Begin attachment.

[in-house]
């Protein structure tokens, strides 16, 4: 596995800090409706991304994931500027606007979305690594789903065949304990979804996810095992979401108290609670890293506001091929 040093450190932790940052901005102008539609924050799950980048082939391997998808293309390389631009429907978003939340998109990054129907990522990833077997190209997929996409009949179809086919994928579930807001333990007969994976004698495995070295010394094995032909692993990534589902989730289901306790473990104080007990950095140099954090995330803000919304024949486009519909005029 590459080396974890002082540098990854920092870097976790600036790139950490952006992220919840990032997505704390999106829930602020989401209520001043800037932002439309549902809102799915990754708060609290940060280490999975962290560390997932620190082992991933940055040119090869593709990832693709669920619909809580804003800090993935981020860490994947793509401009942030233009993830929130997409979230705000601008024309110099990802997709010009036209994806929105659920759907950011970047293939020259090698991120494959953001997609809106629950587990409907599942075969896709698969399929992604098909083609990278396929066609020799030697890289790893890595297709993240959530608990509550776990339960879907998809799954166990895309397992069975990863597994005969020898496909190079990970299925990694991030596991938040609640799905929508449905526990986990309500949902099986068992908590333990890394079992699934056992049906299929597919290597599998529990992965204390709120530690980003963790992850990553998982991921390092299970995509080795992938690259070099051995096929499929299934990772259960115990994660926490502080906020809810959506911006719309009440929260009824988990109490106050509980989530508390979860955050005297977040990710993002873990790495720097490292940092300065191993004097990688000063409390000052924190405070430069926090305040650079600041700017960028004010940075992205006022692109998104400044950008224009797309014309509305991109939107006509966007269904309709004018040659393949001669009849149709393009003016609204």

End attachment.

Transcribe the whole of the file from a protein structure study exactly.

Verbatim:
[in-house]
């Protein structure tokens, strides 16, 4: 596995800090409706991304994931500027606007979305690594789903065949304990979804996810095992979401108290609670890293506001091929 040093450190932790940052901005102008539609924050799950980048082939391997998808293309390389631009429907978003939340998109990054129907990522990833077997190209997929996409009949179809086919994928579930807001333990007969994976004698495995070295010394094995032909692993990534589902989730289901306790473990104080007990950095140099954090995330803000919304024949486009519909005029 590459080396974890002082540098990854920092870097976790600036790139950490952006992220919840990032997505704390999106829930602020989401209520001043800037932002439309549902809102799915990754708060609290940060280490999975962290560390997932620190082992991933940055040119090869593709990832693709669920619909809580804003800090993935981020860490994947793509401009942030233009993830929130997409979230705000601008024309110099990802997709010009036209994806929105659920759907950011970047293939020259090698991120494959953001997609809106629950587990409907599942075969896709698969399929992604098909083609990278396929066609020799030697890289790893890595297709993240959530608990509550776990339960879907998809799954166990895309397992069975990863597994005969020898496909190079990970299925990694991030596991938040609640799905929508449905526990986990309500949902099986068992908590333990890394079992699934056992049906299929597919290597599998529990992965204390709120530690980003963790992850990553998982991921390092299970995509080795992938690259070099051995096929499929299934990772259960115990994660926490502080906020809810959506911006719309009440929260009824988990109490106050509980989530508390979860955050005297977040990710993002873990790495720097490292940092300065191993004097990688000063409390000052924190405070430069926090305040650079600041700017960028004010940075992205006022692109998104400044950008224009797309014309509305991109939107006509966007269904309709004018040659393949001669009849149709393009003016609204």